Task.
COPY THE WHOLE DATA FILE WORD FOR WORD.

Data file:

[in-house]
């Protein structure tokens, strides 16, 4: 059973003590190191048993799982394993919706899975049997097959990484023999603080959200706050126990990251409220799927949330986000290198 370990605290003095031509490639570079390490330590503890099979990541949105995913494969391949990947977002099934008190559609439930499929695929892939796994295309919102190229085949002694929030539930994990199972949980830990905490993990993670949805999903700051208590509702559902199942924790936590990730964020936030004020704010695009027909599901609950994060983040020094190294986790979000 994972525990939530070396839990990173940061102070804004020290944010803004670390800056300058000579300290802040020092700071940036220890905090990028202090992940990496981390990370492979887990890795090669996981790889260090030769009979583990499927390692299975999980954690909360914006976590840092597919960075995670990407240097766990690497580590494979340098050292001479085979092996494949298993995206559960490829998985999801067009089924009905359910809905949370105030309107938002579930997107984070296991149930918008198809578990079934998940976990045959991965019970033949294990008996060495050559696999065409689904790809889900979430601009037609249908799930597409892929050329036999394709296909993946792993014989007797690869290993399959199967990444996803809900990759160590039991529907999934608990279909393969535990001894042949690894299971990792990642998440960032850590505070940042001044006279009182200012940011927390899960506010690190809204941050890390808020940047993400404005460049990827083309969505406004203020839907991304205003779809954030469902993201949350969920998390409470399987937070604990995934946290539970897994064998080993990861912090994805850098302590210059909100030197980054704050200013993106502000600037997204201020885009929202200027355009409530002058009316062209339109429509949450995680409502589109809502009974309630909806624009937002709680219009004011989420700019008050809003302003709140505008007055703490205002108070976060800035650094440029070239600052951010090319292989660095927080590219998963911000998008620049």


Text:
[in-house]
């Protein structure tokens, strides 16, 4: 059973003590190191048993799982394993919706899975049997097959990484023999603080959200706050126990990251409220799927949330986000290198 370990605290003095031509490639570079390490330590503890099979990541949105995913494969391949990947977002099934008190559609439930499929695929892939796994295309919102190229085949002694929030539930994990199972949980830990905490993990993670949805999903700051208590509702559902199942924790936590990730964020936030004020704010695009027909599901609950994060983040020094190294986790979000 994972525990939530070396839990990173940061102070804004020290944010803004670390800056300058000579300290802040020092700071940036220890905090990028202090992940990496981390990370492979887990890795090669996981790889260090030769009979583990499927390692299975999980954690909360914006976590840092597919960075995670990407240097766990690497580590494979340098050292001479085979092996494949298993995206559960490829998985999801067009089924009905359910809905949370105030309107938002579930997107984070296991149930918008198809578990079934998940976990045959991965019970033949294990008996060495050559696999065409689904790809889900979430601009037609249908799930597409892929050329036999394709296909993946792993014989007797690869290993399959199967990444996803809900990759160590039991529907999934608990279909393969535990001894042949690894299971990792990642998440960032850590505070940042001044006279009182200012940011927390899960506010690190809204941050890390808020940047993400404005460049990827083309969505406004203020839907991304205003779809954030469902993201949350969920998390409470399987937070604990995934946290539970897994064998080993990861912090994805850098302590210059909100030197980054704050200013993106502000600037997204201020885009929202200027355009409530002058009316062209339109429509949450995680409502589109809502009974309630909806624009937002709680219009004011989420700019008050809003302003709140505008007055703490205002108070976060800035650094440029070239600052951010090319292989660095927080590219998963911000998008620049």